Egypt is expected to have the world’s third economic growth by 2026, according to a Harvard Centre for International Development report. In the meanwhile, signs of economic recovery seem to increase. The country achieved the first budget surplus in 15 years (0.2 percent), worth 4 million Egyptian pounds (around 190 000 €) in its 2017 – 2018 fiscal year.
To revive its crisis-hit economy, Egypt didn’t need to be asked twice to widely advertise its 0.2 percent primary budget surplus and reiterate its commitment to pay oil companies’ debts by the end of 2019 to lure investors. Cairo has enacted a raft of austerity measures under the supervision of the International Monetary Fund (IMD) since 2016.
The country devalued the Egyptian pound and pushed through step fuel and electricity subsidy cuts hoping for a financial comeback after years of political upheaval and security instability. It is in this context that president Abdel Fattah Al Sissi issued Law No. 100 of 2018 approving the state budget for the fiscal year 2018 – 2019 (which begins in July and ends in June).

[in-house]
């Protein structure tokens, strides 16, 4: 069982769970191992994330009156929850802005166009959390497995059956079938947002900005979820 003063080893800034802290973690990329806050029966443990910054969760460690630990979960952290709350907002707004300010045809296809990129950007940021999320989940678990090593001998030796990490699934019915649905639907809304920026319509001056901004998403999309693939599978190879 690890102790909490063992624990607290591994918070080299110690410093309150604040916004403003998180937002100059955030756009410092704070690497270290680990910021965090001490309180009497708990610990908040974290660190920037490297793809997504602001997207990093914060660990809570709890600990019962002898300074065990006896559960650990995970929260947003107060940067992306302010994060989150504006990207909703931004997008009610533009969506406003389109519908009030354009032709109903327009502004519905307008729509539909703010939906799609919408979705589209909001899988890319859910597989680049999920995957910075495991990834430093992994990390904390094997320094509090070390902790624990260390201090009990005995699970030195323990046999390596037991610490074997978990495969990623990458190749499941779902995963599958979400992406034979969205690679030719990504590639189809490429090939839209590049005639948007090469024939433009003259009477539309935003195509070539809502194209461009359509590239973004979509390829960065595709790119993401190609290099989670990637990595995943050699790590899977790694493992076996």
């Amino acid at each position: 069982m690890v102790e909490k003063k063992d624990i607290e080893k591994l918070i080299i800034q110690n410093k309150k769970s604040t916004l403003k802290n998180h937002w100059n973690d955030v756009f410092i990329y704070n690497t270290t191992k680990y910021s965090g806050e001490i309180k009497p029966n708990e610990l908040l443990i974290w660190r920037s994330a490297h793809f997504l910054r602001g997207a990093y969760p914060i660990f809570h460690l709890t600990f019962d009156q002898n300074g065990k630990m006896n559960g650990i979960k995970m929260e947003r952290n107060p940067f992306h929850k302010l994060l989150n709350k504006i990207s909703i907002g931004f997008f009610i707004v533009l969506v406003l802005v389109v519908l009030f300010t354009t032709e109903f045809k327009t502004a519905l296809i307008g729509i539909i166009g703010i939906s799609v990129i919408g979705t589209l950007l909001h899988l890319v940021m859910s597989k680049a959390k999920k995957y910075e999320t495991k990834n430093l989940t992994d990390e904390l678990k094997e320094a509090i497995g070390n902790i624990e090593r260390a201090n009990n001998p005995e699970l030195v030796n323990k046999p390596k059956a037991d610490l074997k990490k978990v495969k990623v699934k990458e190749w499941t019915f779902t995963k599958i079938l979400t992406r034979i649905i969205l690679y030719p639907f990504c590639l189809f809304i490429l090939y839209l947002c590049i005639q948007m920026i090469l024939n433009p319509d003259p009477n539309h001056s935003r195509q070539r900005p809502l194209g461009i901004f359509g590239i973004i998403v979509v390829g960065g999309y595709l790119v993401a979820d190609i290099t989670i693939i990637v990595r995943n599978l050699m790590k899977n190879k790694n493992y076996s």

What you need to know about Egypt’s new budget
Here are 6 things you need to know about the new budget:
- Target growth stands at 5.8% of the GDP, to be accelerated gradually to 8 percent by 2021 – 2022. The IMF expects a strong 5.5 percent growth next year with and anticipates the GDP to record 6 percent in 2023.
- Egypt seeks a 2% primary budget surplus and aims to reduce deficit by 8.4% of the GDP;
- The government strives after 10 billion in revenues by offering shares in state owned companies to the public;
- Public debt to be minimalised to 91% of the GDP;
- Unemployment rate to stand between 10 and 11%. Egypt 2030 Vision aims to reduce unemployment from the current 10.6% to 4%;
- The targeted inflation rate is around 10%.
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